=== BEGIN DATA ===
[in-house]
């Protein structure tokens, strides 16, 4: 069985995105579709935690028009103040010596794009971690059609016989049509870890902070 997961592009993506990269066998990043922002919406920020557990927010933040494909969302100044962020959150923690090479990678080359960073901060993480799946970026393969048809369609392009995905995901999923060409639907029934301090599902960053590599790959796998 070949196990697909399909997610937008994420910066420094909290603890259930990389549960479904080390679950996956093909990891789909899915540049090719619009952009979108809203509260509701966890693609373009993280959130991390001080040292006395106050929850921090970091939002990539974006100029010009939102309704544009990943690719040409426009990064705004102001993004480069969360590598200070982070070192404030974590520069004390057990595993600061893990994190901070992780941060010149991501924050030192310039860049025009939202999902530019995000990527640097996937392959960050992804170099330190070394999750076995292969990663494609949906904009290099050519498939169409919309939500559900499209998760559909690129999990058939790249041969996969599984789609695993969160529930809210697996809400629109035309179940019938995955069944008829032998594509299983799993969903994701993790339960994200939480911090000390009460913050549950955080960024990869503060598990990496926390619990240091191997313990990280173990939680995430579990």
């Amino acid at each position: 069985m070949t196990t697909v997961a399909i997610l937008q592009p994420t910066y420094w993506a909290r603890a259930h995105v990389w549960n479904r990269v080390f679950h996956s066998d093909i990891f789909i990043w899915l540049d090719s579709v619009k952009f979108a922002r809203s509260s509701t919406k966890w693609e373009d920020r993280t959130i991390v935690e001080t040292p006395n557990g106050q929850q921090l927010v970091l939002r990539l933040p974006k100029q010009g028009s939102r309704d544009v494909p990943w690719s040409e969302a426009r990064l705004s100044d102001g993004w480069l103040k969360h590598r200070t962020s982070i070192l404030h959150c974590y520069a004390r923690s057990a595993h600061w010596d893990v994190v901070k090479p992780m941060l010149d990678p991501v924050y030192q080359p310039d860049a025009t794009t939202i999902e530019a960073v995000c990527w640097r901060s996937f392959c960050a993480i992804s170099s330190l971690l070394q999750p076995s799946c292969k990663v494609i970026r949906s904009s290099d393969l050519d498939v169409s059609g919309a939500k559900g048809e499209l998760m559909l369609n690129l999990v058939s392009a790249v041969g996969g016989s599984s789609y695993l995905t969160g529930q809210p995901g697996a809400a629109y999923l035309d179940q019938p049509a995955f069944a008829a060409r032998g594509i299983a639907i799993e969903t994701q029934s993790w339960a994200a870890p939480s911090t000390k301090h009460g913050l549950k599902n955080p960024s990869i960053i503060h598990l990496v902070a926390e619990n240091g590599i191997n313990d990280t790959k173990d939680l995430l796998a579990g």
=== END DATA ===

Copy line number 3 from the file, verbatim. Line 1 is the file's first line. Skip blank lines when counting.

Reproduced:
């Amino acid at each position: 069985m070949t196990t697909v997961a399909i997610l937008q592009p994420t910066y420094w993506a909290r603890a259930h995105v990389w549960n479904r990269v080390f679950h996956s066998d093909i990891f789909i990043w899915l540049d090719s579709v619009k952009f979108a922002r809203s509260s509701t919406k966890w693609e373009d920020r993280t959130i991390v935690e001080t040292p006395n557990g106050q929850q921090l927010v970091l939002r990539l933040p974006k100029q010009g028009s939102r309704d544009v494909p990943w690719s040409e969302a426009r990064l705004s100044d102001g993004w480069l103040k969360h590598r200070t962020s982070i070192l404030h959150c974590y520069a004390r923690s057990a595993h600061w010596d893990v994190v901070k090479p992780m941060l010149d990678p991501v924050y030192q080359p310039d860049a025009t794009t939202i999902e530019a960073v995000c990527w640097r901060s996937f392959c960050a993480i992804s170099s330190l971690l070394q999750p076995s799946c292969k990663v494609i970026r949906s904009s290099d393969l050519d498939v169409s059609g919309a939500k559900g048809e499209l998760m559909l369609n690129l999990v058939s392009a790249v041969g996969g016989s599984s789609y695993l995905t969160g529930q809210p995901g697996a809400a629109y999923l035309d179940q019938p049509a995955f069944a008829a060409r032998g594509i299983a639907i799993e969903t994701q029934s993790w339960a994200a870890p939480s911090t000390k301090h009460g913050l549950k599902n955080p960024s990869i960053i503060h598990l990496v902070a926390e619990n240091g590599i191997n313990d990280t790959k173990d939680l995430l796998a579990g």